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Food halls allow 'flexibility' amid coronavirus: CEO

The Food Hall Co. CEO Joe Magliarditi joins Yahoo Finance’s Zack Guzman to discuss how food halls are pivoting amid the coronavirus as many brick-and-mortar retailers are still struggling.

Video Transcript

ZACK GUZMAN: Welcome back to "The Ticker." Of course, through the pandemic, we've been highlighting areas of real estate that have been less impacted than some others. We've been talking about malls. No doubt one of the favorite aspects of some of those malls is the food court.

But what happens if you just separate the food court and make it a standalone food hall? We're seeing a lot of food halls through the pandemic be one of those sectors standing up, according to a new report from Cushman & Wakefield. Food halls were already one of the quickest growing food and beverage spots during the pre-pandemic period, and no doubt continuing here on the other side as well, as we constantly worry about the risks associated with indoor dining and everything with that.

And here to discuss the rise of food halls here is The Food Hall Company's CEO Joe Magliarditi here on "The Ticker." And Joe, appreciate you chatting with us. I mean, we've been talking about it. I've actually been to one of your food halls back in Dallas. And talk to me about what you're seeing play out now on the other side of this pandemic as we continue to deal with a lot of these concerns.

JOE MAGLIARDITI: Thanks, Zack. So what we've done is, first of all, initially, to deal with the pandemic, we pivoted-- obviously, following the CDC guidelines-- but how we pivoted from a food hall format is we went immediately to third-party delivery and to go, as well as meal kits. We thought we were a little unique. We were probably the first ones if not the first one to do an online concert when there was a total shut down.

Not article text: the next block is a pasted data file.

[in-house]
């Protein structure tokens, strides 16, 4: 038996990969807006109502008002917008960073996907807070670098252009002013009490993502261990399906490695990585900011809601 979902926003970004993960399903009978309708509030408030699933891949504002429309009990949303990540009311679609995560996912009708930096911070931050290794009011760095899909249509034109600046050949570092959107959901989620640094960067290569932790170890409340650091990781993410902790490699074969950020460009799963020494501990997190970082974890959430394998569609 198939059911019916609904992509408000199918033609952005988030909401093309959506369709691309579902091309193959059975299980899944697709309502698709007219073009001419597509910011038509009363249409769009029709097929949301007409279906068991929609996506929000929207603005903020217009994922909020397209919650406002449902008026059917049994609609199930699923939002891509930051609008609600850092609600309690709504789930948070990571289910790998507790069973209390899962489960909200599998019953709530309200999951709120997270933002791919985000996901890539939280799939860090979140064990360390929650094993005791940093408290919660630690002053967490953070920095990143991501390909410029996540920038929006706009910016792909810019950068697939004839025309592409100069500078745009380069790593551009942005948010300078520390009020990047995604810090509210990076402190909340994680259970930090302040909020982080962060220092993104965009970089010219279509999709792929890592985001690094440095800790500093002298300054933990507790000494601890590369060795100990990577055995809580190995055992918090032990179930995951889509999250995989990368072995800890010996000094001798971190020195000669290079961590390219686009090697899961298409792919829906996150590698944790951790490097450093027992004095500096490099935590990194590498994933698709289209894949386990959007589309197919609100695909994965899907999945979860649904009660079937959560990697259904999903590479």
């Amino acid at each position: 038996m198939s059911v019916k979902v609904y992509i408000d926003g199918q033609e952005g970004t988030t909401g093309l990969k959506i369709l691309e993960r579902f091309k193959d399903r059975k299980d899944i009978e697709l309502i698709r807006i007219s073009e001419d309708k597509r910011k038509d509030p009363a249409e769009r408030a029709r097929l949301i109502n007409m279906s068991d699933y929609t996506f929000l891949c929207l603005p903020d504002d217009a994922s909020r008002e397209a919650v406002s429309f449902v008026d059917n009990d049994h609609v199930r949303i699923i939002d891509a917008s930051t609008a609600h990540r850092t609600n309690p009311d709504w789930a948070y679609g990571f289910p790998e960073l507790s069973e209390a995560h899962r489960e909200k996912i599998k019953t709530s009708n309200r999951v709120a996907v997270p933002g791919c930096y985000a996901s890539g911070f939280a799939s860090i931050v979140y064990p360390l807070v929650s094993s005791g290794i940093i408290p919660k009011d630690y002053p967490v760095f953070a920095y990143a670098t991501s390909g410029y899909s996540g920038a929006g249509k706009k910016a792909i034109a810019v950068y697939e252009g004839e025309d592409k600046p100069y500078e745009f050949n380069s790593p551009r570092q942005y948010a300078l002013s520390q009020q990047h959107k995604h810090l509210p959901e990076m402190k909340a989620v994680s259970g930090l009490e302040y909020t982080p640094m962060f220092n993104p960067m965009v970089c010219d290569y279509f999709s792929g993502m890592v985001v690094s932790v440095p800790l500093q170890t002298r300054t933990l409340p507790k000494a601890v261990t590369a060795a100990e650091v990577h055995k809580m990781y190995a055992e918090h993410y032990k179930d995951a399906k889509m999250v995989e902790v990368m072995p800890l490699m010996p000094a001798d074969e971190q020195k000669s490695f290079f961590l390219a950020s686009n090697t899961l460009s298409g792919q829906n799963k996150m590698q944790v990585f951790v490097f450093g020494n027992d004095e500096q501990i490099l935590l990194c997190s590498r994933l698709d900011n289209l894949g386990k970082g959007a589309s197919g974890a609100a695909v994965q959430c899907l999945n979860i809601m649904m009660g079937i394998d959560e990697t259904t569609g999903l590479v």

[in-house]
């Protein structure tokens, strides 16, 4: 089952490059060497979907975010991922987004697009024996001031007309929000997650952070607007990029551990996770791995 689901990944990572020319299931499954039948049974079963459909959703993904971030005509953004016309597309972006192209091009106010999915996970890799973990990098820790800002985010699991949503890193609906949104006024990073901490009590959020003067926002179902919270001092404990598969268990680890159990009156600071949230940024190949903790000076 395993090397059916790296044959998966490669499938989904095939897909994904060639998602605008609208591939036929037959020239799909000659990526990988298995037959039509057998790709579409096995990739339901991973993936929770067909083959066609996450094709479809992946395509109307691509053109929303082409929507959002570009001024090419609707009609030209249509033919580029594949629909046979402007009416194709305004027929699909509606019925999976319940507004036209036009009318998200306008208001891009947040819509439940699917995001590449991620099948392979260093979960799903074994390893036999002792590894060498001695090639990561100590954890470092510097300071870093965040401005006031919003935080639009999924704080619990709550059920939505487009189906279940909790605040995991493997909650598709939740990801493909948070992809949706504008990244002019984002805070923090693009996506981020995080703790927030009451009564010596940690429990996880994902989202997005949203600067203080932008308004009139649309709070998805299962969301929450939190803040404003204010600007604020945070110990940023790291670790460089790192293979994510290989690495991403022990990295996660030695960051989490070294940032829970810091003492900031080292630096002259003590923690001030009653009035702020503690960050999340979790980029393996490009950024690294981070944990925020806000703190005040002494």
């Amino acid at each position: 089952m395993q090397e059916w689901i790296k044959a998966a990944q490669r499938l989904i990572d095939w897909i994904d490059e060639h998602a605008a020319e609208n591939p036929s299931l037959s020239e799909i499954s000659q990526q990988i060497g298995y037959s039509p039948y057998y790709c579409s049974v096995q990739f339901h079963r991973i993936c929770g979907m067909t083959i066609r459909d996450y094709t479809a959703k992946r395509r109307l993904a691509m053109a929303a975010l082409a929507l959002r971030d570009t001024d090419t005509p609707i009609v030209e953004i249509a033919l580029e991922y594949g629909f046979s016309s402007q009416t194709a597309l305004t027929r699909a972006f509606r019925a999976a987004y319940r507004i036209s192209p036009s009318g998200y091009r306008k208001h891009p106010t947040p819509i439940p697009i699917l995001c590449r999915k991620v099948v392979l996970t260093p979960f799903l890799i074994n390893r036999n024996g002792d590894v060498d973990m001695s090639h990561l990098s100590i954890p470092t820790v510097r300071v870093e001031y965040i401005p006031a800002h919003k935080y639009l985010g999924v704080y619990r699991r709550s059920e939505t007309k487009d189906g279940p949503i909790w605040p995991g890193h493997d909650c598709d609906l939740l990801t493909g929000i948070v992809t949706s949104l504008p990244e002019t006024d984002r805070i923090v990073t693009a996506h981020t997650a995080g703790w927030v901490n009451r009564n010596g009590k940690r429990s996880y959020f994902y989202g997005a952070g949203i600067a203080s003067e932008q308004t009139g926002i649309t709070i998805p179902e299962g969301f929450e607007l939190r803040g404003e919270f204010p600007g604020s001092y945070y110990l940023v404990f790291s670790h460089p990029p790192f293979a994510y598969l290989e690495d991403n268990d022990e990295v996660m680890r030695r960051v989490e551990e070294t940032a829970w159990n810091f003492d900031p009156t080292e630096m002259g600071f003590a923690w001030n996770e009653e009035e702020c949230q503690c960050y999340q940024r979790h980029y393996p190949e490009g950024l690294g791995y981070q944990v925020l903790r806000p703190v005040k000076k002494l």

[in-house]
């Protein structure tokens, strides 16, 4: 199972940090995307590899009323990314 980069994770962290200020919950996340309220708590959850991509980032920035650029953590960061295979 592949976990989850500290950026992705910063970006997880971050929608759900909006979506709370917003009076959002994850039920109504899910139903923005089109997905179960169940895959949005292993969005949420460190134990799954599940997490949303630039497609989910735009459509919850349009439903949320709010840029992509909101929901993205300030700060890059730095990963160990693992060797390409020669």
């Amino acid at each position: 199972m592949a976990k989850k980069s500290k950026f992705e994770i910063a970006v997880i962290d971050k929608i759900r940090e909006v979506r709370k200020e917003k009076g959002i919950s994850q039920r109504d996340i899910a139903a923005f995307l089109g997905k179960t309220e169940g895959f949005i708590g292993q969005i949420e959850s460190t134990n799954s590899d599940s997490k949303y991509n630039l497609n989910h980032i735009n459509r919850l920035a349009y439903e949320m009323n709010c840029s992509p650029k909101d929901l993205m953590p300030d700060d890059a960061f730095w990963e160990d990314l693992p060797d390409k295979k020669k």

But since then, what I can tell you about what we see and our company's doing different is we place things in three categories. A food court-- which, as you know, is more utilitarian. You just go there and eat and leave, a typical food court, a hall, which you see as basically a collection of different food and beverage offerings.

But what we do is we add a third element, which is entertainment, which combines that with corporate events. So we see our company as being the answer to both real estate, which, as we know, as you alluded to with malls, there's going to be a lot of empty, large real estate spaces available. And on top of that, a great option for what we see as a struggling restaurant business, we provide a great option for a variety of different reasons.

ZACK GUZMAN: Yeah, and talk to me about those reasons, too, because, I mean, when we think about the idea of a food hall and what you guys do in bringing these restaurants together, you pair them up in terms of the business model here in sharing a percentage of the revenue here. So you're all on the same page to get traffic through the door. So talk to me about how it works and how it's different than maybe what restaurants might be going through through all this.

JOE MAGLIARDITI: So if you think about the typical restaurant model, they have to, one, solve the biggest variable of the equation, which is location. We solve that by aggregating a bunch of offerings in one space, adding on 52 weeks of programming, and, like I said, entertainment. So we're driving traffic that you'd see as an analog to an anchor tenant, a retail space like a Nordstrom's. In our location in Dallas, we typically drive pre-pandemic over 2 million visitors.

On top of that, Zack, I think the most important component, and you're seeing it with struggling restaurants, is we don't-- all costs associated in our model are variable costs. There's no fixed cost. So there's no base rent, no base utility charges. So as you earn money, you pay revenue. So we allow the flexibility as well as in a complete shutdown, if someone's not working out, they could simply leave and we could replace them and they don't have this long legal obligation to try to fix it going forward.

ZACK GUZMAN: Yeah, it's a very interesting alternative to what we've seen play out. No doubt a lot of pain being felt in the restaurant industry. But your option there, offering a bit of others, as well as families who just never agree on what they're going to eat go into a food hall.

JOE MAGLIARDITI: That's right.

ZACK GUZMAN: That has helped a little bit more. But Joe Magliarditi, appreciate it. The Food Hall Company's CEO, thanks again.

JOE MAGLIARDITI: Thank you.